Who Reads Comics?
Do comics still matter? It’s a strange question to ask in the Age of Superhero Movies we live in. Comic-book heroes have never mattered more, you could say. Who really knew who Iron Man was before 2008? And now even Doctor Strange is a household name.
But my question was not whether superheroes matter. That’s not up for debate. They do. Sales of comic-related things are always on the up, whether that be Batman posters printed on metal for wall decor, or Superman-themed bedding. Fans of all ages are always growing. My question is do comics still matter?
I went to Amazing Hawaii Comic Con last weekend, my first venture somewhere other than Kawaii Kon in 13 years. The headlining guest was Brian Michael Bendis, who I rank third on my personal list of favorite comic artists (first is Ed Brubaker, the man who resurrected Bucky Barnes, and second is Matt Fraction of Hawk-eye fame).
Bendis is the great mind behind Marvel events like House of M, Secret Invasion and Siege; he wrote my favorite incarnation of the Avengers in New Avengers; and he’s also pretty much the creator of the Ultimate Marvel universe.
He’s a big deal in the comic world. He’s written a massive body of work. And yet, he’s probably best known in the mainstream today as the creator of Jessica Jones, mostly because she has a big-time TV show on Netflix.
When I arrived at AHCC at 2 p.m. on Saturday, it was smaller than I expected. The deliberately scaled-back convention filled only one room. The focus was pointedly comics, with little in the way of anime, film, TV or games to be found, though there was a large Pokemon contingency. The crowds were modest.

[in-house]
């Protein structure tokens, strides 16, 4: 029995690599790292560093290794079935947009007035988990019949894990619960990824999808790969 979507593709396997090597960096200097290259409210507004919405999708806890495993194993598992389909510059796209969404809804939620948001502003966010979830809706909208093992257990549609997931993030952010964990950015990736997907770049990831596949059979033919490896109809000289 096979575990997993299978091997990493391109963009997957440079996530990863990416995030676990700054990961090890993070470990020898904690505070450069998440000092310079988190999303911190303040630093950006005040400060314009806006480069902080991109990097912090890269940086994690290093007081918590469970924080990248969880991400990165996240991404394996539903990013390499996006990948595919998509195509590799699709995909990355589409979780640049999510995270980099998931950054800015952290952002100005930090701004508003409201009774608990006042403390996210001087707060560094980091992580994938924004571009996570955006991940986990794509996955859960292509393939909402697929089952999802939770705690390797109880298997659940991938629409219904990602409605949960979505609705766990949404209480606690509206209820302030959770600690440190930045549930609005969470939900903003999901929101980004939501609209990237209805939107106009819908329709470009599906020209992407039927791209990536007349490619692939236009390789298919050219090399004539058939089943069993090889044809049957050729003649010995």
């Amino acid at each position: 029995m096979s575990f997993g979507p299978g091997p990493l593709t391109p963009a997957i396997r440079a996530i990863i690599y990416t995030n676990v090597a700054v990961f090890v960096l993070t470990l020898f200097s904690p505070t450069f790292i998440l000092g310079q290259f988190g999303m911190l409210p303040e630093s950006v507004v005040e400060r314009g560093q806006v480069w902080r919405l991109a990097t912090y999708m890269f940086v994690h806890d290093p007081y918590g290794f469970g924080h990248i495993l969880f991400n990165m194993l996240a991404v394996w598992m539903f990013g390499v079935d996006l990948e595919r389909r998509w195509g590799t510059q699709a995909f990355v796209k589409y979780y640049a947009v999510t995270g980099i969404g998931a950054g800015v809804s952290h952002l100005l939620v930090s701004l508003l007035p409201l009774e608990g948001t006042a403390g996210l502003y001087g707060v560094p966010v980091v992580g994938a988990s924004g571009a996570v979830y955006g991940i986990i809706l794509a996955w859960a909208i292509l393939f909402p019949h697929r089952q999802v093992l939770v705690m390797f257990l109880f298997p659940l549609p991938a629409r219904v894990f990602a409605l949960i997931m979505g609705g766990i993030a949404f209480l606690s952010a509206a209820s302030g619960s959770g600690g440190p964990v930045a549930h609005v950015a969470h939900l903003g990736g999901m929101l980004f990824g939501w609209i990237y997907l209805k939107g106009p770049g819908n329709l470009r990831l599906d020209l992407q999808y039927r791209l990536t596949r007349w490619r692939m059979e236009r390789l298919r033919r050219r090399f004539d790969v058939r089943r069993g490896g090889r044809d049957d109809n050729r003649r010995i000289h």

Several dozen people and myself attended Bendis’ talk with The Modern School of Film on three films that influenced him and his career. My main takeaway from this highly entertaining discussion is that Indiana Jones and the Temple of Doom is a seriously dark movie (both Steven Spielberg and George Lucas were going through divorces at the time), that creators (or at least Bendis) try not to let film actors seep too much into their comic counterparts (but it sometimes happens in very odd ways, like when your illustrator doesn’t speak English and misunderstands your instructions) and also for every good thing you write, you also write a ton of crap, so just keep on going.
It was great stuff. I wish more people had come out to see him. In fact, I was really surprised more people didn’t.
But the truth is that Marvel can make a billion dollars at the box office, but comparatively few people are picking up the comics that spawned these heroes. Who is reading Civil War II right now (also written by Bendis)? Who knew that he killed War Machine in the first issue? Who even cared?
The numbers are like this: Last month, the best-selling comic book title was Harley Quinn No. 1, part of DC’s Rebirth event. She sold just about 360,000 copies across North America. Not bad. Very impressive, by comic terms. (DC, by the way, easily trumps Marvel when it comes to comic sales.) A total of 10.26 million books were sold across hundreds of titles.
In Japan, Weekly Shonen Jump, which serializes some 18 different comic series, sells 2.17 million issues every single week. Manga remains part of the pop culture landscape in a way that comics do not in America. We love our superheroes, but we don’t seem to care about their origins very much anymore.
Next week, I’ll try to figure out why.